I hope you or someone reading the blog may know of studies or programs that examine how to counsel the peer leader? I look forward to further dialogue on this!

        Best regards,

  • Avatar
    2017-02-07 at 13:46

    Dear Karin

    Thanks so much for this nice blog entry. I read it with great interest.

    Of course, as you describe above, it is a difficult experience for the patient as well as her immediate and maybe extended family. On the website of PACRT it states:

    The goal of PACRT is to bring patients into the center in all aspects of cancer research and treatment to improve solutions (“Anything About us, With us!”) and enhance patient empowerment in Switzerland.

    Can you maybe elaborate in your next blog entry on this mission statement?

      How can PACRT help get patients more center stage regarding cancer research and treatment work to improve solutions?

    I think that is a really interesting area. Of course it deals with patient empowerment.

    Nevertheless, I find it goes way beyond what the public might consider patient empowerment (e.g., getting to understand the disease better, etc.)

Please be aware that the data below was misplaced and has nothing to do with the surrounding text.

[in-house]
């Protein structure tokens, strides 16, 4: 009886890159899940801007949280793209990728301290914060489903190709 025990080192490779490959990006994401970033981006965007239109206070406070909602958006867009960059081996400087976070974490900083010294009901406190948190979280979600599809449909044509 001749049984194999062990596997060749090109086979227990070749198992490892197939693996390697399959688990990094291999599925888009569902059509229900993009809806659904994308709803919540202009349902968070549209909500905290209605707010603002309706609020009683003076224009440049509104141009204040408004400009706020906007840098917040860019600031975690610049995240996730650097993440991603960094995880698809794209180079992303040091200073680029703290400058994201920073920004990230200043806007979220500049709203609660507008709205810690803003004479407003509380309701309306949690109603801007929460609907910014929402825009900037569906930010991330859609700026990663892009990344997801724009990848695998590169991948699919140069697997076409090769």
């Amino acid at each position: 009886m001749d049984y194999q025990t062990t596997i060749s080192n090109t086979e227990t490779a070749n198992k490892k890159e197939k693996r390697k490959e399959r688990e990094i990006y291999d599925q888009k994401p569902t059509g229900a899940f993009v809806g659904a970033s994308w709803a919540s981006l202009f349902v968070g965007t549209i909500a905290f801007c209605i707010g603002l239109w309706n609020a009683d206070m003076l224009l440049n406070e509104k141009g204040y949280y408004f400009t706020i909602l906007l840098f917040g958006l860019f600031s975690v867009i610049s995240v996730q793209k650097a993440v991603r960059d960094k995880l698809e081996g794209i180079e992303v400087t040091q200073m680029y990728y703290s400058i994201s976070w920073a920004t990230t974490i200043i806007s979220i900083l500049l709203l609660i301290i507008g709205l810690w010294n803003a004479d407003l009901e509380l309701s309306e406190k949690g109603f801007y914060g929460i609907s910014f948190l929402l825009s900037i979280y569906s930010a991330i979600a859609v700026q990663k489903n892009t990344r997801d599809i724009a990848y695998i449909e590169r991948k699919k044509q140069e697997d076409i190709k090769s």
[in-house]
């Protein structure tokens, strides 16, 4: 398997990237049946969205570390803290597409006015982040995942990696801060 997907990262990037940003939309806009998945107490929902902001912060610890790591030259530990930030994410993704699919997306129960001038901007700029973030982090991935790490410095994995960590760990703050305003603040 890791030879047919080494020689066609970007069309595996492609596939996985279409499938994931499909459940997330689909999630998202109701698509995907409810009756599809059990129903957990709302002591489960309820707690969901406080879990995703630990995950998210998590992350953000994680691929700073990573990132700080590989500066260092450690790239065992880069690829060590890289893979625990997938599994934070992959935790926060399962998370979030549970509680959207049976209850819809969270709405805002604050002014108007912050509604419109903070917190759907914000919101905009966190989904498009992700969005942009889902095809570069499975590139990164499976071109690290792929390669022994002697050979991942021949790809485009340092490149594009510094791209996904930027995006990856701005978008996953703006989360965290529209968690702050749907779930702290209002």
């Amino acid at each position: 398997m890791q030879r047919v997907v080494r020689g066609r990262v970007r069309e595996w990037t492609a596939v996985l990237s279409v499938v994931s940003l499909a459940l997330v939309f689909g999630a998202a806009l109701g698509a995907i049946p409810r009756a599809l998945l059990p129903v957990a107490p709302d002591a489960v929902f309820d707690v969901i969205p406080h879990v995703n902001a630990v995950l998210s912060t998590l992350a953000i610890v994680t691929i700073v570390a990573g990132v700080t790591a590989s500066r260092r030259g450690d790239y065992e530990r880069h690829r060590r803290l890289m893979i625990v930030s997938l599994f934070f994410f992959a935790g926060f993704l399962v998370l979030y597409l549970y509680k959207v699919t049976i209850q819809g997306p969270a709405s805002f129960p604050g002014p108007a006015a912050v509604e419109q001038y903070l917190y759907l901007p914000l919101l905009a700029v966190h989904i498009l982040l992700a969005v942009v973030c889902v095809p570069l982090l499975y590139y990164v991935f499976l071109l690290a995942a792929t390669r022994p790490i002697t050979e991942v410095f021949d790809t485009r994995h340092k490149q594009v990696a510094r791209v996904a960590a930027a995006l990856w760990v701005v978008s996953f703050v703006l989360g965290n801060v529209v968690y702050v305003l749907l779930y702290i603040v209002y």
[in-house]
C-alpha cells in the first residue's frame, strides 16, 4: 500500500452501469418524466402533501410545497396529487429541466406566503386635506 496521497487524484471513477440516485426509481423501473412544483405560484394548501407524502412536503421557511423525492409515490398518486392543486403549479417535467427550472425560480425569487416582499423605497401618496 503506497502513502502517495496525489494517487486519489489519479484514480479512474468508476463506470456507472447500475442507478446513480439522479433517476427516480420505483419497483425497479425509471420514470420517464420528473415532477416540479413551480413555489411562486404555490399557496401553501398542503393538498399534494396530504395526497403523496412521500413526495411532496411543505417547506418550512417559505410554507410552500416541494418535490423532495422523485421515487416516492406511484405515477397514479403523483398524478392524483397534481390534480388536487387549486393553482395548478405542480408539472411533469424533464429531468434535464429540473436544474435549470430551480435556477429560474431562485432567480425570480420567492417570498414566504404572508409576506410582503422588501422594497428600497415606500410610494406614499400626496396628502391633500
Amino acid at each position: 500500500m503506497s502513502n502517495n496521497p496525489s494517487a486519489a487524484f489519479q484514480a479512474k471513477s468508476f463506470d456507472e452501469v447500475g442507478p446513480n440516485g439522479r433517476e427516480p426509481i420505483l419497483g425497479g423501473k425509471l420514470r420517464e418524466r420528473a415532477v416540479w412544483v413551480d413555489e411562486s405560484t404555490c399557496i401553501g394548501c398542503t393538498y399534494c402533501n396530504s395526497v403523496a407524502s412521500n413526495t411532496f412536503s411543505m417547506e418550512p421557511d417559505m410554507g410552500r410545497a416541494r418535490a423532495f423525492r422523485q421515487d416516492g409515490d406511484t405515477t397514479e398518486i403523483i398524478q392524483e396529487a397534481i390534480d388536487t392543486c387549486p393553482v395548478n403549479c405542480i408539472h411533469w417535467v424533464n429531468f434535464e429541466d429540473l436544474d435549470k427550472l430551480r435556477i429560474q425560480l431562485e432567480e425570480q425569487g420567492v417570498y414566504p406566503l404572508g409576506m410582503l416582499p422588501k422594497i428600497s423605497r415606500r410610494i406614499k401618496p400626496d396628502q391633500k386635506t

Of course, that it goes beyond the usual definition of empowerment speaks for PACRT. This is why this blog entry made me want to read more 🙂

    Thanks for sharing Karin. I hope to have a chance to read your next post (as it says above) soon.

    PS. Family members surely need support as well, as I experienced with my sister:

  • Avatar
    2017-02-08 at 20:40

    Dear Urs,

    Thank you for your comment and questions about how PACRT aims to get patients more center stage regarding cancer research and treatment to improve health outcomes. I will try to address that in my next blog and how I was driven to try to create a patient advocacy group to address some specific issues and unmet needs I saw in the cancer medical system in Switzerland and around the world.

    As I mentioned in my response to Anna’s comment above, I have left the very important personal support side of patient empowerment to the well-equipped patient support groups. Association PACRT’s focus is to look from a systems point of view at how to nudge the cancer medical paradigm to increase patient input and priorities at all decision-making levels. A challenging long-term task perhaps but one I feel is worth pursuing.

    Details to follow soon!
    Best wishes,